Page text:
Searching for Deep Disagreement in Logic: The Case of Dialetheism
Peer reviewed, Journal article
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- Department of Philosophy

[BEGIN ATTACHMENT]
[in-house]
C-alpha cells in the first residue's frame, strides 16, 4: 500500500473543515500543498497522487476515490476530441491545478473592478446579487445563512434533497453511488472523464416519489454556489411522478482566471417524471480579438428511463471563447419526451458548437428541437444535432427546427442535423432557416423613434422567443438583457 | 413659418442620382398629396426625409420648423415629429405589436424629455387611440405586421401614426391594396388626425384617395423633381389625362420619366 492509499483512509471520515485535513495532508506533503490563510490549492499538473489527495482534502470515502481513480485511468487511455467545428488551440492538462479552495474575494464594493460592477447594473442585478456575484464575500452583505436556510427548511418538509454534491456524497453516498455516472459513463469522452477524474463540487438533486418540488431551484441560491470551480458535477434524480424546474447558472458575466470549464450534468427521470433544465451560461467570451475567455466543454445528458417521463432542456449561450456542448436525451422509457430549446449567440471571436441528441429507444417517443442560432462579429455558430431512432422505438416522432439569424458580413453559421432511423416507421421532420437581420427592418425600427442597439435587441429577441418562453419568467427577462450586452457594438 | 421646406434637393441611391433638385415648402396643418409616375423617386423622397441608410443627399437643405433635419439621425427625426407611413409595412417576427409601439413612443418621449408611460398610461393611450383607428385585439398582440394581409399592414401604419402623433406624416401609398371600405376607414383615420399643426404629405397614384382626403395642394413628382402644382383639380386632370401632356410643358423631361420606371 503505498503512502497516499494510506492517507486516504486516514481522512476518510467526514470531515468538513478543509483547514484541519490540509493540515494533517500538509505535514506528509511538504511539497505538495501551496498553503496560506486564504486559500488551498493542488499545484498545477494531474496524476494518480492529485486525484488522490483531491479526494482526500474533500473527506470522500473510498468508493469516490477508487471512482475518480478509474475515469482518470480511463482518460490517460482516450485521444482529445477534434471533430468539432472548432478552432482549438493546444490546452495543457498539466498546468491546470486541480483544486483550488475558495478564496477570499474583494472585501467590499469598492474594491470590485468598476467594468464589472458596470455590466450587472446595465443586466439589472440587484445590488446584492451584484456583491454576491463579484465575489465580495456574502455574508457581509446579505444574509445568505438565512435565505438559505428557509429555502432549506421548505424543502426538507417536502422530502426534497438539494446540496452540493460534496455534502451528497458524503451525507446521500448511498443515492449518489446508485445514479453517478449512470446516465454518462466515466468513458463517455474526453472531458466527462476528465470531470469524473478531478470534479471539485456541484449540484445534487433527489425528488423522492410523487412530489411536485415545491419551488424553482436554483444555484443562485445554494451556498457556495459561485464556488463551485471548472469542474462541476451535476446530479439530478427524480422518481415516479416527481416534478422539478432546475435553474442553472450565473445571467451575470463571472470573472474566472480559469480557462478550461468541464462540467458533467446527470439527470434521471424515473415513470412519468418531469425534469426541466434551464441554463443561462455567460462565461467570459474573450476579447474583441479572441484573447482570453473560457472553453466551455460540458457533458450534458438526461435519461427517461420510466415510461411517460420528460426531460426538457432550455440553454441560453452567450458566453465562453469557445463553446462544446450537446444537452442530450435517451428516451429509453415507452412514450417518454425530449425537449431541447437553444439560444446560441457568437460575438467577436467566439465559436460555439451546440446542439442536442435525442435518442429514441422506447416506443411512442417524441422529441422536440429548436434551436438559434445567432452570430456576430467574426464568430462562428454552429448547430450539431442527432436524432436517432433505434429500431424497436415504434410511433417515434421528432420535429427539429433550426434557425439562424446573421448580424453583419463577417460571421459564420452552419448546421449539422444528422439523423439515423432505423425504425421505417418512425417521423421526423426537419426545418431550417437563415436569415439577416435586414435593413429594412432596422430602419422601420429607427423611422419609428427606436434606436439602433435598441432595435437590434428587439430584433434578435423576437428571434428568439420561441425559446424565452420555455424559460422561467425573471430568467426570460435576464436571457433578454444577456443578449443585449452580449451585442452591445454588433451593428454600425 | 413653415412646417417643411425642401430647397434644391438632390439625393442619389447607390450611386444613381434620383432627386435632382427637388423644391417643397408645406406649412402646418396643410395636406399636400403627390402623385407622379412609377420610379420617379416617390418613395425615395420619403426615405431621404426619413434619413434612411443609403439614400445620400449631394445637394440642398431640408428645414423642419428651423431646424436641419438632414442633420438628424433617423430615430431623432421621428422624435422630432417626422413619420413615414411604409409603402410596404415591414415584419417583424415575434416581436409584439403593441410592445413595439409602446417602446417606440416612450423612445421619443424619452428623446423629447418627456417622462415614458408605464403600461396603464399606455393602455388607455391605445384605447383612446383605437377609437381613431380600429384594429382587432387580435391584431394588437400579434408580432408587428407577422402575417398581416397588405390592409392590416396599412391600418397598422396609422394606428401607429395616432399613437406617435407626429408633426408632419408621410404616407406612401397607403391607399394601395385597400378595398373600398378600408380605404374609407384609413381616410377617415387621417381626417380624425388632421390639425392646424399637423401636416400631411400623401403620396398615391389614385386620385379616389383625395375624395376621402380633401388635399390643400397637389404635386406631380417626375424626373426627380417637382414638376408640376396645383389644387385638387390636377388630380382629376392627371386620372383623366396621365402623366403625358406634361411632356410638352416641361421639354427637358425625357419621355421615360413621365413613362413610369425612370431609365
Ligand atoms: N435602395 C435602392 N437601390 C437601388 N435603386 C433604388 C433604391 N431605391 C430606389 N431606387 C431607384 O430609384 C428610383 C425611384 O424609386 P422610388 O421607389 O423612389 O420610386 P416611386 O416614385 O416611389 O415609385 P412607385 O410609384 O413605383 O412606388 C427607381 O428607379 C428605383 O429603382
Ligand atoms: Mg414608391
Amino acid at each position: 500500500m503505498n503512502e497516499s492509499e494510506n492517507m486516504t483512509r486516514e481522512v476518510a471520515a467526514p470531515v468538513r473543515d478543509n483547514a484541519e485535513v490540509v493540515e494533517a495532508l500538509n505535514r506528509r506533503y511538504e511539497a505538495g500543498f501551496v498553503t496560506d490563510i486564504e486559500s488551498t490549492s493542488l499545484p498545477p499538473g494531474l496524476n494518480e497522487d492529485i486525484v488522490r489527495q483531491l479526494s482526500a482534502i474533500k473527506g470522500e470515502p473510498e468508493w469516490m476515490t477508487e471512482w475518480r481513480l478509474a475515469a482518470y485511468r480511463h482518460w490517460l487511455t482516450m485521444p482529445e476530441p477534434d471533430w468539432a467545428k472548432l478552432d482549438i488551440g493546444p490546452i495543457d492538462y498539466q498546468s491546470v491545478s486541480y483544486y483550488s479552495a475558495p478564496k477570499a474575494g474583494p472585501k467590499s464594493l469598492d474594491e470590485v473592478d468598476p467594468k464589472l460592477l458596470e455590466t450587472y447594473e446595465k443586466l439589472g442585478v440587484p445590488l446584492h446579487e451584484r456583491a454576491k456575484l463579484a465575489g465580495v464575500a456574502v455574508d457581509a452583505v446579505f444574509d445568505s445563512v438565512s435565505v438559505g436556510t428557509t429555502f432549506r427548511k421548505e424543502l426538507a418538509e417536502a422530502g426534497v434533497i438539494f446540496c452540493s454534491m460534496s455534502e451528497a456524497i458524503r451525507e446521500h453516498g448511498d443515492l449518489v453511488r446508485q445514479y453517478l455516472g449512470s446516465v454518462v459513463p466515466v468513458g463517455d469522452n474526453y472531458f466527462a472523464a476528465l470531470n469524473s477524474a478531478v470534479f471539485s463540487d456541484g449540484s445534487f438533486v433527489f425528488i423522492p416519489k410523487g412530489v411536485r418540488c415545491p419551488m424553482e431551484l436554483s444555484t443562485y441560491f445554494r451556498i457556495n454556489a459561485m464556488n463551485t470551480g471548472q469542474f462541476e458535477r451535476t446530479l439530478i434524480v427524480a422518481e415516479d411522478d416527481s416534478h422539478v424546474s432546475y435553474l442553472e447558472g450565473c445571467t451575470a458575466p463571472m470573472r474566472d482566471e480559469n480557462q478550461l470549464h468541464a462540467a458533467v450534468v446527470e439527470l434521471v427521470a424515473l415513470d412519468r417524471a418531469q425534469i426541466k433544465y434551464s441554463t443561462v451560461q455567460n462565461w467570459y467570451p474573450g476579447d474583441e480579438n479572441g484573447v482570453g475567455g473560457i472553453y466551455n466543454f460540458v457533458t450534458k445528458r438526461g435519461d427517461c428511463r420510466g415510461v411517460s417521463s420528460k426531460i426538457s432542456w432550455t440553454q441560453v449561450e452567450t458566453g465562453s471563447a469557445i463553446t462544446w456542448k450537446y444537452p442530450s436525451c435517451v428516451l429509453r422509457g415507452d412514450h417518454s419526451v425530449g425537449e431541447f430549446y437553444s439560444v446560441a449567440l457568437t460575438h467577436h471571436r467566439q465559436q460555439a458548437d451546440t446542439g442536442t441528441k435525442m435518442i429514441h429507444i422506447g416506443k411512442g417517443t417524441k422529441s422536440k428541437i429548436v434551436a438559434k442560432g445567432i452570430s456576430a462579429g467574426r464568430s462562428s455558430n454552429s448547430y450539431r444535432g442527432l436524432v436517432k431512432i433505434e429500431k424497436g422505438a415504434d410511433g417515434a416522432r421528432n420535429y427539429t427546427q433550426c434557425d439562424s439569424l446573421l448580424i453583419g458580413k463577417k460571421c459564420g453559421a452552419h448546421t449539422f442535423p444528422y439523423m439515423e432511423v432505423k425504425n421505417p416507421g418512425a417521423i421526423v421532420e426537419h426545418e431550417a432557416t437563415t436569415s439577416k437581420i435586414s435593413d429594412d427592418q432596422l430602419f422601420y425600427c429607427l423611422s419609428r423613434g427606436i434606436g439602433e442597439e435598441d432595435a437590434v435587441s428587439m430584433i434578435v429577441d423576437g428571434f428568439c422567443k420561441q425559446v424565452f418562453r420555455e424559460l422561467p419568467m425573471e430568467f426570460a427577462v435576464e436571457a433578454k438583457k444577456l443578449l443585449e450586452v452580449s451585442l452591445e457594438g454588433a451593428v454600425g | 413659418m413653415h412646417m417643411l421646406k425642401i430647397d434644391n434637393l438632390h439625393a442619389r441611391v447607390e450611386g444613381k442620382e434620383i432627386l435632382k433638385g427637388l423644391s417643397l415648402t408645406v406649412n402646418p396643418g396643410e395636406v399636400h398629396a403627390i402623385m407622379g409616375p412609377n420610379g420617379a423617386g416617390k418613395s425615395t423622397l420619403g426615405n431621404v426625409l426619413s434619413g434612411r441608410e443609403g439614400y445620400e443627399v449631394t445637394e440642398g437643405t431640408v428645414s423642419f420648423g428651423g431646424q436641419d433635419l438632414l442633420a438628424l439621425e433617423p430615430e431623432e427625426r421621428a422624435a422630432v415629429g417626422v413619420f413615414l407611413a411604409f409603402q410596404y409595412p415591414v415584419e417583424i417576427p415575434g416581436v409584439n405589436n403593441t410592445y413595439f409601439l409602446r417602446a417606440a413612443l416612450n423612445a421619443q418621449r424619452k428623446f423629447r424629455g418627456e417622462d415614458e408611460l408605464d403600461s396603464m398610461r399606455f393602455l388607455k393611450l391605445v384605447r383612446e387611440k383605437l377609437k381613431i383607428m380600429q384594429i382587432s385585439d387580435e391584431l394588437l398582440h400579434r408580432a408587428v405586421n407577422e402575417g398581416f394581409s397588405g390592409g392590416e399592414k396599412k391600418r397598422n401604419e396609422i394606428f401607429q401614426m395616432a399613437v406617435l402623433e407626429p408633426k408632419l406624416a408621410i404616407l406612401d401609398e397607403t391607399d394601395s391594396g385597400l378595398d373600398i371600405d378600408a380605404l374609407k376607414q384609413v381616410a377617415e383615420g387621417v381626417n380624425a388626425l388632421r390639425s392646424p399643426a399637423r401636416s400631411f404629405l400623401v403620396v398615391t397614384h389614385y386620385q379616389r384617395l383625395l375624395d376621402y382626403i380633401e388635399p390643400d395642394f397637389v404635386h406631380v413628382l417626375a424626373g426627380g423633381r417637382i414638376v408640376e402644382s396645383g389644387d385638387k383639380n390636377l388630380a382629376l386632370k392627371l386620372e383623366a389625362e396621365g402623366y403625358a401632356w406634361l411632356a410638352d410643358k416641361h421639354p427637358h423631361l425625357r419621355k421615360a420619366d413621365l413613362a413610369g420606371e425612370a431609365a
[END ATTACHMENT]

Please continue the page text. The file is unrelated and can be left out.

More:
According to Fogelin’s account of deep disagreements, disputes caused by a clash in framework propositions are necessarily rationally irresolvable. Fogelin’s thesis is a claim about real-life, and not purely hypothetical, arguments: there are such disagreements, and they are incapable of rational resolution. Surprisingly then, few attempts have been made to find such disputes in order to test Fogelin’s thesis. This paper aims to rectify that failure. Firstly, it clarifies Fogelin’s concept of deep disagreement and shows there are several different breeds of such disagreements. Thus, to fully assess Fogelin’s thesis, it will be necessary to seek out cases of each breed to evaluate their rational irresolvability. Secondly, it begins this task by looking at a significant debate within the logical literature over the truth of contradictions. We demonstrate that, while the debate exemplifies a breed of deep disagreement, the parties involved can supply one another with rationally compelling reasons.